Please note that this post is merely my notes on the presentation. I may have made mistakes: these notes are not guaranteed to be correct. Unless explicitly stated, they represent neither my opinions nor the opinions of my employers. Any errors you can assume to be mine and not the speaker’s. I’m happy to correct any errors you may spot – just let me know!

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Meetings & Conferences Semantics and Ontologies

UKON 2016 Short Talks VIII

These are my notes for the eighth session of talks at the UK Ontology Network Meeting on 14 April, 2016.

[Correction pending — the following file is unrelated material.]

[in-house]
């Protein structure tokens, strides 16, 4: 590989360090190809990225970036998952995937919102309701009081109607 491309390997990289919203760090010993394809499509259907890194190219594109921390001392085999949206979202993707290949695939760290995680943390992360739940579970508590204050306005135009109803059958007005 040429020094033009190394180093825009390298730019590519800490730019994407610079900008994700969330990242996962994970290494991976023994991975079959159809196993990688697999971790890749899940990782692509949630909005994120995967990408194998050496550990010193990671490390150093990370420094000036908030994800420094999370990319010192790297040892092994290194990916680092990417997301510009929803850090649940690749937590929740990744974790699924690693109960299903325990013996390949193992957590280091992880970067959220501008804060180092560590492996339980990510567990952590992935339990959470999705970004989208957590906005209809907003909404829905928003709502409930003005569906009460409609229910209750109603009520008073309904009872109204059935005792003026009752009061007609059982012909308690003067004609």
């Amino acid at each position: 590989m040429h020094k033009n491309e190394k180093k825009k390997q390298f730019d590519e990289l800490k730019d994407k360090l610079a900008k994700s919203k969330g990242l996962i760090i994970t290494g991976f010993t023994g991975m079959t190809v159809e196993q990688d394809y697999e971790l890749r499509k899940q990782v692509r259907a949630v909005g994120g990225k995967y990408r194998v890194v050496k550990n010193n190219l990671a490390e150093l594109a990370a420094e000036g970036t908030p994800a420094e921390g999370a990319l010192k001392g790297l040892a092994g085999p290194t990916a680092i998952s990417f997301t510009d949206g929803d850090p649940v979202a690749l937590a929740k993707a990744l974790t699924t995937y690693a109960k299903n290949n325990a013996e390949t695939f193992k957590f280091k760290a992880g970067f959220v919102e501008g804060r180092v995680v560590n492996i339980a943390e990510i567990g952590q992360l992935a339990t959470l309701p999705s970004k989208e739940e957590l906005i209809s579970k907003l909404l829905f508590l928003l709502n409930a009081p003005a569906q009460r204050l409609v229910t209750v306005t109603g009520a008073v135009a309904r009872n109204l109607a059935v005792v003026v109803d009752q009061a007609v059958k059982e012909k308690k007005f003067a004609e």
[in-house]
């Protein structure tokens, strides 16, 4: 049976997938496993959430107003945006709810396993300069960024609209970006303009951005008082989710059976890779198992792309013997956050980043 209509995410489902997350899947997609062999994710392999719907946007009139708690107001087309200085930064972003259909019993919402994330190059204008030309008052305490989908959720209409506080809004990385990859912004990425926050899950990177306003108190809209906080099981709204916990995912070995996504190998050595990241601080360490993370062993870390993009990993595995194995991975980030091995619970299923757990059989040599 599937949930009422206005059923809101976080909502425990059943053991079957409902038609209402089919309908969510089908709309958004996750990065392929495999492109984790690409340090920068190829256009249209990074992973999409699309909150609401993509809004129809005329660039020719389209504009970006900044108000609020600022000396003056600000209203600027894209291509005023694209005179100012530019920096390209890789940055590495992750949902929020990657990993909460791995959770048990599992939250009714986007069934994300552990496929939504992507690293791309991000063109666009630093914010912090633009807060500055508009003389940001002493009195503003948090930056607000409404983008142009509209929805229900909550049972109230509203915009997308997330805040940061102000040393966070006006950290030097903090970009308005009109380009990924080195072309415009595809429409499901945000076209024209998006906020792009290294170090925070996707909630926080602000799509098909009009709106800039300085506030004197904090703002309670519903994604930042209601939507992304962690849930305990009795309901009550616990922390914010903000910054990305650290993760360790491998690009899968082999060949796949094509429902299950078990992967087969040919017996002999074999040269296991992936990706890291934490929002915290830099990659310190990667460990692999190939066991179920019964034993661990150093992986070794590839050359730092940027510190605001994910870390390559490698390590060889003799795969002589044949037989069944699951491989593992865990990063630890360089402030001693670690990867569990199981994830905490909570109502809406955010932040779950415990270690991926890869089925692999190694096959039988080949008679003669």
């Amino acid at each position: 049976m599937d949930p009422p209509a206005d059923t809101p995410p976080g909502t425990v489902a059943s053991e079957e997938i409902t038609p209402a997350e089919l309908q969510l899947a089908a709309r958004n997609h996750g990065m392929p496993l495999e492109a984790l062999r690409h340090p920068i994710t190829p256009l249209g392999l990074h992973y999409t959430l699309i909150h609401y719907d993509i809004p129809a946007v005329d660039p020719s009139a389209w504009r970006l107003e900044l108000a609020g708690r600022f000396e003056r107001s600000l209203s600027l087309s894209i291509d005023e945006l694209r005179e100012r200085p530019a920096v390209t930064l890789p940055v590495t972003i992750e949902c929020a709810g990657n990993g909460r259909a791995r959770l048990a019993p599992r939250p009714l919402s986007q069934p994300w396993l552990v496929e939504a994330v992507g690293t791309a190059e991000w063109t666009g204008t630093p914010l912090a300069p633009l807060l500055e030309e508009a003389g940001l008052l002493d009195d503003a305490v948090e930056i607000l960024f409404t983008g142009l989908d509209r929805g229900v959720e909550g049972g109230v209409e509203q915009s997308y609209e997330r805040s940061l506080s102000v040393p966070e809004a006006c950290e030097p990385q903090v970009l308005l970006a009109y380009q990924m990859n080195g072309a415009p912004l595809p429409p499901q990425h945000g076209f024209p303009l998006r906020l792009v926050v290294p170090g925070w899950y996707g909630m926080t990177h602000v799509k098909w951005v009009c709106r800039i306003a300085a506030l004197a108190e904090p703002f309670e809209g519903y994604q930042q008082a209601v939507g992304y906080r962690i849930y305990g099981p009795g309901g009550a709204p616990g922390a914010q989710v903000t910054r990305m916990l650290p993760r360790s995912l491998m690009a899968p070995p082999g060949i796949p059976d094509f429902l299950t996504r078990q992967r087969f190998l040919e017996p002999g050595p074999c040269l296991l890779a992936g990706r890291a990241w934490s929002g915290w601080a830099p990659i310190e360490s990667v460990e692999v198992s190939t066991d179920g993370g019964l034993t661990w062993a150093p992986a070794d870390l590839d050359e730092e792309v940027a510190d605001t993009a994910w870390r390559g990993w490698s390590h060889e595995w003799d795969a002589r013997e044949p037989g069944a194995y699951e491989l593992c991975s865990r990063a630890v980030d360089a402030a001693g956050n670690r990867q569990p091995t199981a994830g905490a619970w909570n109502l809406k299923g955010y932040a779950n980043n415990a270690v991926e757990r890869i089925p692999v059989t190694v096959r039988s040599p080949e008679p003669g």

Source https://lh3.googleusercontent.com/-Ql7RFDSgvxQ/AAAAAAAAAAI/AAAAAAAAAFA/pnoDTCze85Q/s120-c/photo.jpg 14 April 2016

A workflow of developing biological ontologies using a document-centric approach
Aisha Blfgeh, Catharien Hilkens, Phillip Lord

Ontologists know how to use domain-specific tools and applications to develop ontologies, while the biologist uses a completely different set of tools. Can we break through this wall and enable both groups to work together while still using the tools they like to use?

So, this brings us to the Ontologist and the Excel Spreadsheet. There are existing tools which transform an excel sheet once, but don’t allow further updates from that sheet. With this method (which will use Tawny OWL), the spreadsheet remains and becomes part of the ontology. It works almost the same way with a Word document, but here the ontology remains the master.

The PROHOW ontology: a semantic web of human tasks, instructions and activities
Paolo Pareti